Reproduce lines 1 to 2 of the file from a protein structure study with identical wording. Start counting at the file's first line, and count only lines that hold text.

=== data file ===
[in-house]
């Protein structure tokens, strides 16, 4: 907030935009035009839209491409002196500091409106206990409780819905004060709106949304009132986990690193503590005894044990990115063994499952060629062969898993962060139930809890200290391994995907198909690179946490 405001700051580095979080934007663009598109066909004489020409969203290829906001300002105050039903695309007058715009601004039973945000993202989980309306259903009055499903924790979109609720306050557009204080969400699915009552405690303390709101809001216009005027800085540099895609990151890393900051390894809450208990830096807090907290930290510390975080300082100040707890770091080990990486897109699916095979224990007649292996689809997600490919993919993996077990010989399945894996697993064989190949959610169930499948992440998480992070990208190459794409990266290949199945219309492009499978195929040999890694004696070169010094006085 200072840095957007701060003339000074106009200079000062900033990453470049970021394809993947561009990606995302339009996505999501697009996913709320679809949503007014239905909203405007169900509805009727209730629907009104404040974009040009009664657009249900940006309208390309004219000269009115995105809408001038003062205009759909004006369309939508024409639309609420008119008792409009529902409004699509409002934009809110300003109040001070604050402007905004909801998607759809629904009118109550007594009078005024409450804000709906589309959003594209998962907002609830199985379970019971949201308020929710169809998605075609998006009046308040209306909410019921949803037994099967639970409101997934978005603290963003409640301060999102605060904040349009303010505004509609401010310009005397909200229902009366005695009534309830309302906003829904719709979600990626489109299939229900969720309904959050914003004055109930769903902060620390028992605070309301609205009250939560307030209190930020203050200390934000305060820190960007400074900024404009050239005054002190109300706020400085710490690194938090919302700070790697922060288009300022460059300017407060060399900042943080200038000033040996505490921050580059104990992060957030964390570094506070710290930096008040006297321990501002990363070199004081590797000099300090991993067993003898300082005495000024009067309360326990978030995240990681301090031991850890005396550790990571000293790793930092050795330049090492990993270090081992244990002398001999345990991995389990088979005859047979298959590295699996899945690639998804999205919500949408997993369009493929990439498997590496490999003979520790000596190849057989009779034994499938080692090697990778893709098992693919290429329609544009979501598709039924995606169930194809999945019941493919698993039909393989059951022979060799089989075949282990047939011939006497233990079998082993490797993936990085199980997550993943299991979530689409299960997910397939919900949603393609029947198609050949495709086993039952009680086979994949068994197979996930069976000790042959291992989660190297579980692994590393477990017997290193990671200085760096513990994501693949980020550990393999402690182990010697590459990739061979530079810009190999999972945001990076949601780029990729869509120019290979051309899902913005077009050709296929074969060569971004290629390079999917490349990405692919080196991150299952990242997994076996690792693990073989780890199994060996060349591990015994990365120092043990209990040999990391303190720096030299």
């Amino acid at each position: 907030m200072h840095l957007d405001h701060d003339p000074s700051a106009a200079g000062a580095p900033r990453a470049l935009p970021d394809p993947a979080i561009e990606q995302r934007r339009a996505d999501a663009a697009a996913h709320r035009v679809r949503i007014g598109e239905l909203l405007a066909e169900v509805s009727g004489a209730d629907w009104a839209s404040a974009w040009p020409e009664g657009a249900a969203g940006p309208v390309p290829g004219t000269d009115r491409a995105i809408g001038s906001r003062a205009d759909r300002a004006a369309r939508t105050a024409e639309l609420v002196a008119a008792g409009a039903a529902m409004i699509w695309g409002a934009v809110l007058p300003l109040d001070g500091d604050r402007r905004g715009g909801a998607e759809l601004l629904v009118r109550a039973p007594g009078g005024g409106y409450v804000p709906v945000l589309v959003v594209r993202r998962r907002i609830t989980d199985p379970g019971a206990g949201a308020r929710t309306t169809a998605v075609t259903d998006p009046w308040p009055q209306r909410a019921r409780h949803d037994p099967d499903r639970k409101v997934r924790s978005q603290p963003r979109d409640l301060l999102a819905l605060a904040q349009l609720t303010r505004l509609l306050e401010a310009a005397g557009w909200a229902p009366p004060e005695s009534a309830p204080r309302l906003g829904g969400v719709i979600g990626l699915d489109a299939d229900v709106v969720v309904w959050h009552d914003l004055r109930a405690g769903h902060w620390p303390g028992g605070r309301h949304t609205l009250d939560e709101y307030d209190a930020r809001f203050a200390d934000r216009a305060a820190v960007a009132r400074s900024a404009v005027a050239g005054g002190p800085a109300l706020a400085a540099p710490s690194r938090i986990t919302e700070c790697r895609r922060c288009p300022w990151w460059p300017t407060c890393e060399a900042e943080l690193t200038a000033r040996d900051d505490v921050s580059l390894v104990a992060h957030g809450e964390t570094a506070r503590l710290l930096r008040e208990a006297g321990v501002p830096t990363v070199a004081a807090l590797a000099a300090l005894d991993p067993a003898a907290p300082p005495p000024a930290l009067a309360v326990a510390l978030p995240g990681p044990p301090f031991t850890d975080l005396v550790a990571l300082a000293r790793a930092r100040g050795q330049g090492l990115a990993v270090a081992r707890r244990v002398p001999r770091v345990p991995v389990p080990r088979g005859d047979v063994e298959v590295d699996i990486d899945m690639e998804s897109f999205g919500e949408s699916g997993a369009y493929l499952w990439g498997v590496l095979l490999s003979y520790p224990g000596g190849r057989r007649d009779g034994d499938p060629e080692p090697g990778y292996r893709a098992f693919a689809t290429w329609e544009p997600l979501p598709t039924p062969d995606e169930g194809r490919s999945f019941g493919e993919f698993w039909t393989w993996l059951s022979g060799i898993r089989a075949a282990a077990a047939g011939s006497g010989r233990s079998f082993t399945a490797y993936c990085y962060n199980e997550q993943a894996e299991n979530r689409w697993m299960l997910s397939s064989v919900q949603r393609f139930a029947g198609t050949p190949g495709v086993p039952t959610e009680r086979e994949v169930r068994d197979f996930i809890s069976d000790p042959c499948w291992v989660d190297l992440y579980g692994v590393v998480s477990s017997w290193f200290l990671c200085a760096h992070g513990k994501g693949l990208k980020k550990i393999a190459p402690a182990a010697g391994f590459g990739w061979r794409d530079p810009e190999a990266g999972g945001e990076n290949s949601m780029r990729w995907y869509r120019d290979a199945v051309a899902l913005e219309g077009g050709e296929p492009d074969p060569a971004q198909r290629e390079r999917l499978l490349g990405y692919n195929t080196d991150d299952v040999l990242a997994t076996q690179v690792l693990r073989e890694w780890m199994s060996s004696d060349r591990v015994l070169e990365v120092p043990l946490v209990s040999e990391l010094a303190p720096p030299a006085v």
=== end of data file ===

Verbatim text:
[in-house]
């Protein structure tokens, strides 16, 4: 907030935009035009839209491409002196500091409106206990409780819905004060709106949304009132986990690193503590005894044990990115063994499952060629062969898993962060139930809890200290391994995907198909690179946490 405001700051580095979080934007663009598109066909004489020409969203290829906001300002105050039903695309007058715009601004039973945000993202989980309306259903009055499903924790979109609720306050557009204080969400699915009552405690303390709101809001216009005027800085540099895609990151890393900051390894809450208990830096807090907290930290510390975080300082100040707890770091080990990486897109699916095979224990007649292996689809997600490919993919993996077990010989399945894996697993064989190949959610169930499948992440998480992070990208190459794409990266290949199945219309492009499978195929040999890694004696070169010094006085 200072840095957007701060003339000074106009200079000062900033990453470049970021394809993947561009990606995302339009996505999501697009996913709320679809949503007014239905909203405007169900509805009727209730629907009104404040974009040009009664657009249900940006309208390309004219000269009115995105809408001038003062205009759909004006369309939508024409639309609420008119008792409009529902409004699509409002934009809110300003109040001070604050402007905004909801998607759809629904009118109550007594009078005024409450804000709906589309959003594209998962907002609830199985379970019971949201308020929710169809998605075609998006009046308040209306909410019921949803037994099967639970409101997934978005603290963003409640301060999102605060904040349009303010505004509609401010310009005397909200229902009366005695009534309830309302906003829904719709979600990626489109299939229900969720309904959050914003004055109930769903902060620390028992605070309301609205009250939560307030209190930020203050200390934000305060820190960007400074900024404009050239005054002190109300706020400085710490690194938090919302700070790697922060288009300022460059300017407060060399900042943080200038000033040996505490921050580059104990992060957030964390570094506070710290930096008040006297321990501002990363070199004081590797000099300090991993067993003898300082005495000024009067309360326990978030995240990681301090031991850890005396550790990571000293790793930092050795330049090492990993270090081992244990002398001999345990991995389990088979005859047979298959590295699996899945690639998804999205919500949408997993369009493929990439498997590496490999003979520790000596190849057989009779034994499938080692090697990778893709098992693919290429329609544009979501598709039924995606169930194809999945019941493919698993039909393989059951022979060799089989075949282990047939011939006497233990079998082993490797993936990085199980997550993943299991979530689409299960997910397939919900949603393609029947198609050949495709086993039952009680086979994949068994197979996930069976000790042959291992989660190297579980692994590393477990017997290193990671200085760096513990994501693949980020550990393999402690182990010697590459990739061979530079810009190999999972945001990076949601780029990729869509120019290979051309899902913005077009050709296929074969060569971004290629390079999917490349990405692919080196991150299952990242997994076996690792693990073989780890199994060996060349591990015994990365120092043990209990040999990391303190720096030299």